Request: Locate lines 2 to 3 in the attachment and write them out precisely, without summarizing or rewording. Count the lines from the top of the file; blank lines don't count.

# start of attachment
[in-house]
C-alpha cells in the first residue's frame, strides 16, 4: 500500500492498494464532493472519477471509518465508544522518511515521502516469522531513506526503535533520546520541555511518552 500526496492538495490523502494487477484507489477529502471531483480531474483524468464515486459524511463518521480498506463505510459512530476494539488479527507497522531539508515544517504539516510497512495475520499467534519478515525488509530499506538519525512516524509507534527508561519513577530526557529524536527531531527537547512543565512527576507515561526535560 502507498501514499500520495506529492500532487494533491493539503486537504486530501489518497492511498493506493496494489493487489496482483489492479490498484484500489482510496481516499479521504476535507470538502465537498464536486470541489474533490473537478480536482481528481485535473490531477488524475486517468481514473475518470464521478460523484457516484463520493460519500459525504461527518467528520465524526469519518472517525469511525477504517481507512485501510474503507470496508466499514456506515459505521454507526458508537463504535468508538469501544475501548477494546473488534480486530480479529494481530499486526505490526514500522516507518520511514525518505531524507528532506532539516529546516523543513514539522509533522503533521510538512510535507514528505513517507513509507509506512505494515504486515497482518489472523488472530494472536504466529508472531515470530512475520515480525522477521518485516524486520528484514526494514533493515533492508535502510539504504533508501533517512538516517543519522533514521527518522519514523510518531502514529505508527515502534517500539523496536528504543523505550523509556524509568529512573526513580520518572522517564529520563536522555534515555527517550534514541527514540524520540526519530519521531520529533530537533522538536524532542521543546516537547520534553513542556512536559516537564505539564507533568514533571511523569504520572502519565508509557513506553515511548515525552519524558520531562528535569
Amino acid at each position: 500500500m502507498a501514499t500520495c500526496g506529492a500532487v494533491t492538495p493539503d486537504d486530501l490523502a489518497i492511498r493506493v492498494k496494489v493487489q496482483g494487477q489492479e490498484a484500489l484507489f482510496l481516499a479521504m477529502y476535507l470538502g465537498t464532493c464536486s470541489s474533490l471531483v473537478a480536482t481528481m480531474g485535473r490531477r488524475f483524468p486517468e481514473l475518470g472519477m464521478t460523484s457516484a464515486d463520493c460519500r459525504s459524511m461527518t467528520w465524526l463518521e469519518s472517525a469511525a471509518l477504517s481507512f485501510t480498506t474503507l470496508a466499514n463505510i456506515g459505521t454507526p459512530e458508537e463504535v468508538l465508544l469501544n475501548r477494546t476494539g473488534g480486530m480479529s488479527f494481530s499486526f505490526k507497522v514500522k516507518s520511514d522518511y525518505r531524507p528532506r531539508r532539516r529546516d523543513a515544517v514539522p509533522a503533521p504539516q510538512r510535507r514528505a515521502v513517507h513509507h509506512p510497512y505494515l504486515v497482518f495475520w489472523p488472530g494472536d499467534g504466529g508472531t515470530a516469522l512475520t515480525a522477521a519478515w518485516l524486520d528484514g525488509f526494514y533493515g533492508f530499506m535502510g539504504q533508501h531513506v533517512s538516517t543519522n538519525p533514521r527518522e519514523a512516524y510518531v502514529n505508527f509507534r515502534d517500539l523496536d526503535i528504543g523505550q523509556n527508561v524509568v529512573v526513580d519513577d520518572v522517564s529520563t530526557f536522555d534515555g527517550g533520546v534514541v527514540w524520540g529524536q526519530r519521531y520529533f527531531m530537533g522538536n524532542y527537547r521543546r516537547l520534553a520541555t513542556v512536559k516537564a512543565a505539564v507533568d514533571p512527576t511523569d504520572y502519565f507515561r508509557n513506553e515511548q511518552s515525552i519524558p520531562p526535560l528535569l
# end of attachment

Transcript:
C-alpha cells in the first residue's frame, strides 16, 4: 500500500492498494464532493472519477471509518465508544522518511515521502516469522531513506526503535533520546520541555511518552 500526496492538495490523502494487477484507489477529502471531483480531474483524468464515486459524511463518521480498506463505510459512530476494539488479527507497522531539508515544517504539516510497512495475520499467534519478515525488509530499506538519525512516524509507534527508561519513577530526557529524536527531531527537547512543565512527576507515561526535560 502507498501514499500520495506529492500532487494533491493539503486537504486530501489518497492511498493506493496494489493487489496482483489492479490498484484500489482510496481516499479521504476535507470538502465537498464536486470541489474533490473537478480536482481528481485535473490531477488524475486517468481514473475518470464521478460523484457516484463520493460519500459525504461527518467528520465524526469519518472517525469511525477504517481507512485501510474503507470496508466499514456506515459505521454507526458508537463504535468508538469501544475501548477494546473488534480486530480479529494481530499486526505490526514500522516507518520511514525518505531524507528532506532539516529546516523543513514539522509533522503533521510538512510535507514528505513517507513509507509506512505494515504486515497482518489472523488472530494472536504466529508472531515470530512475520515480525522477521518485516524486520528484514526494514533493515533492508535502510539504504533508501533517512538516517543519522533514521527518522519514523510518531502514529505508527515502534517500539523496536528504543523505550523509556524509568529512573526513580520518572522517564529520563536522555534515555527517550534514541527514540524520540526519530519521531520529533530537533522538536524532542521543546516537547520534553513542556512536559516537564505539564507533568514533571511523569504520572502519565508509557513506553515511548515525552519524558520531562528535569
Amino acid at each position: 500500500m502507498a501514499t500520495c500526496g506529492a500532487v494533491t492538495p493539503d486537504d486530501l490523502a489518497i492511498r493506493v492498494k496494489v493487489q496482483g494487477q489492479e490498484a484500489l484507489f482510496l481516499a479521504m477529502y476535507l470538502g465537498t464532493c464536486s470541489s474533490l471531483v473537478a480536482t481528481m480531474g485535473r490531477r488524475f483524468p486517468e481514473l475518470g472519477m464521478t460523484s457516484a464515486d463520493c460519500r459525504s459524511m461527518t467528520w465524526l463518521e469519518s472517525a469511525a471509518l477504517s481507512f485501510t480498506t474503507l470496508a466499514n463505510i456506515g459505521t454507526p459512530e458508537e463504535v468508538l465508544l469501544n475501548r477494546t476494539g473488534g480486530m480479529s488479527f494481530s499486526f505490526k507497522v514500522k516507518s520511514d522518511y525518505r531524507p528532506r531539508r532539516r529546516d523543513a515544517v514539522p509533522a503533521p504539516q510538512r510535507r514528505a515521502v513517507h513509507h509506512p510497512y505494515l504486515v497482518f495475520w489472523p488472530g494472536d499467534g504466529g508472531t515470530a516469522l512475520t515480525a522477521a519478515w518485516l524486520d528484514g525488509f526494514y533493515g533492508f530499506m535502510g539504504q533508501h531513506v533517512s538516517t543519522n538519525p533514521r527518522e519514523a512516524y510518531v502514529n505508527f509507534r515502534d517500539l523496536d526503535i528504543g523505550q523509556n527508561v524509568v529512573v526513580d519513577d520518572v522517564s529520563t530526557f536522555d534515555g527517550g533520546v534514541v527514540w524520540g529524536q526519530r519521531y520529533f527531531m530537533g522538536n524532542y527537547r521543546r516537547l520534553a520541555t513542556v512536559k516537564a512543565a505539564v507533568d514533571p512527576t511523569d504520572y502519565f507515561r508509557n513506553e515511548q511518552s515525552i519524558p520531562p526535560l528535569l